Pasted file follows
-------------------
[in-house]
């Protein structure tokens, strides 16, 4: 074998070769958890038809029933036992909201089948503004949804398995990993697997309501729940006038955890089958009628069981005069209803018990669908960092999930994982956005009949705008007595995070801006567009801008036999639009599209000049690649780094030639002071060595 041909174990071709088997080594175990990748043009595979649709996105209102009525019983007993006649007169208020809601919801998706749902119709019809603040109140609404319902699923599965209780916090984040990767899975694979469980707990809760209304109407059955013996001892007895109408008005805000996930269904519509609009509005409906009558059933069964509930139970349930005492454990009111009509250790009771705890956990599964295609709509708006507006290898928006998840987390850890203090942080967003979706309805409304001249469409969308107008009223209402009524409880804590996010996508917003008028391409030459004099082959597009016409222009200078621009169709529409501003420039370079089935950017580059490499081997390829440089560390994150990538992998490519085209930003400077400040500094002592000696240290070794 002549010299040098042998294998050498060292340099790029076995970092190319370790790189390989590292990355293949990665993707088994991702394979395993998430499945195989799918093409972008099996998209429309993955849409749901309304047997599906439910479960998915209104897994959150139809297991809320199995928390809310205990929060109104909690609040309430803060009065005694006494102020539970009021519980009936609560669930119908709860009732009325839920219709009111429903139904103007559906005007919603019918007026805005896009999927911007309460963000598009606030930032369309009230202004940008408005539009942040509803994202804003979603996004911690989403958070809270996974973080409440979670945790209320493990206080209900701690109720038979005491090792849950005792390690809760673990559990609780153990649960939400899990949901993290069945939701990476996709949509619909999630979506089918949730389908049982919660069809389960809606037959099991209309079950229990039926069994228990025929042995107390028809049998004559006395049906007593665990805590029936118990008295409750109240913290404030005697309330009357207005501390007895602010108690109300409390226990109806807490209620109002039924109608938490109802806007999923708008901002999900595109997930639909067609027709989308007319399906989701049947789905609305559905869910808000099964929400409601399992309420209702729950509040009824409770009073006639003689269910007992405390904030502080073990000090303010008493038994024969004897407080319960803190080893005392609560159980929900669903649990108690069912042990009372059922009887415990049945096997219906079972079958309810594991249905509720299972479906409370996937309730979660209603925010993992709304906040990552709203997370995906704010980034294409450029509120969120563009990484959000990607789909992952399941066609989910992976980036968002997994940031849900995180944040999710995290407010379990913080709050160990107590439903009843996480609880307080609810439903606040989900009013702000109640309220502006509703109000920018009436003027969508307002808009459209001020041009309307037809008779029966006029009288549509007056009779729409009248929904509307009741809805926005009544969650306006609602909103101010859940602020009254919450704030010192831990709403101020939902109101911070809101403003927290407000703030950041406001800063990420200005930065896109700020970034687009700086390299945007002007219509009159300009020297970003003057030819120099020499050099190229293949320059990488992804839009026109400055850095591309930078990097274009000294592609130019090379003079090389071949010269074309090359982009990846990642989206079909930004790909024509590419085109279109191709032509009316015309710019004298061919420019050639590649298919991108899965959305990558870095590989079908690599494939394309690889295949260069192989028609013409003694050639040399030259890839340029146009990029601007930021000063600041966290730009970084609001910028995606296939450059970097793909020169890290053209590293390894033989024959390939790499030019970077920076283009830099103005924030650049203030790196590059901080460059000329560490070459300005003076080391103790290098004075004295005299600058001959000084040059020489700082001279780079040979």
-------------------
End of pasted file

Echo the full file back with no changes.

[in-house]
């Protein structure tokens, strides 16, 4: 074998070769958890038809029933036992909201089948503004949804398995990993697997309501729940006038955890089958009628069981005069209803018990669908960092999930994982956005009949705008007595995070801006567009801008036999639009599209000049690649780094030639002071060595 041909174990071709088997080594175990990748043009595979649709996105209102009525019983007993006649007169208020809601919801998706749902119709019809603040109140609404319902699923599965209780916090984040990767899975694979469980707990809760209304109407059955013996001892007895109408008005805000996930269904519509609009509005409906009558059933069964509930139970349930005492454990009111009509250790009771705890956990599964295609709509708006507006290898928006998840987390850890203090942080967003979706309805409304001249469409969308107008009223209402009524409880804590996010996508917003008028391409030459004099082959597009016409222009200078621009169709529409501003420039370079089935950017580059490499081997390829440089560390994150990538992998490519085209930003400077400040500094002592000696240290070794 002549010299040098042998294998050498060292340099790029076995970092190319370790790189390989590292990355293949990665993707088994991702394979395993998430499945195989799918093409972008099996998209429309993955849409749901309304047997599906439910479960998915209104897994959150139809297991809320199995928390809310205990929060109104909690609040309430803060009065005694006494102020539970009021519980009936609560669930119908709860009732009325839920219709009111429903139904103007559906005007919603019918007026805005896009999927911007309460963000598009606030930032369309009230202004940008408005539009942040509803994202804003979603996004911690989403958070809270996974973080409440979670945790209320493990206080209900701690109720038979005491090792849950005792390690809760673990559990609780153990649960939400899990949901993290069945939701990476996709949509619909999630979506089918949730389908049982919660069809389960809606037959099991209309079950229990039926069994228990025929042995107390028809049998004559006395049906007593665990805590029936118990008295409750109240913290404030005697309330009357207005501390007895602010108690109300409390226990109806807490209620109002039924109608938490109802806007999923708008901002999900595109997930639909067609027709989308007319399906989701049947789905609305559905869910808000099964929400409601399992309420209702729950509040009824409770009073006639003689269910007992405390904030502080073990000090303010008493038994024969004897407080319960803190080893005392609560159980929900669903649990108690069912042990009372059922009887415990049945096997219906079972079958309810594991249905509720299972479906409370996937309730979660209603925010993992709304906040990552709203997370995906704010980034294409450029509120969120563009990484959000990607789909992952399941066609989910992976980036968002997994940031849900995180944040999710995290407010379990913080709050160990107590439903009843996480609880307080609810439903606040989900009013702000109640309220502006509703109000920018009436003027969508307002808009459209001020041009309307037809008779029966006029009288549509007056009779729409009248929904509307009741809805926005009544969650306006609602909103101010859940602020009254919450704030010192831990709403101020939902109101911070809101403003927290407000703030950041406001800063990420200005930065896109700020970034687009700086390299945007002007219509009159300009020297970003003057030819120099020499050099190229293949320059990488992804839009026109400055850095591309930078990097274009000294592609130019090379003079090389071949010269074309090359982009990846990642989206079909930004790909024509590419085109279109191709032509009316015309710019004298061919420019050639590649298919991108899965959305990558870095590989079908690599494939394309690889295949260069192989028609013409003694050639040399030259890839340029146009990029601007930021000063600041966290730009970084609001910028995606296939450059970097793909020169890290053209590293390894033989024959390939790499030019970077920076283009830099103005924030650049203030790196590059901080460059000329560490070459300005003076080391103790290098004075004295005299600058001959000084040059020489700082001279780079040979």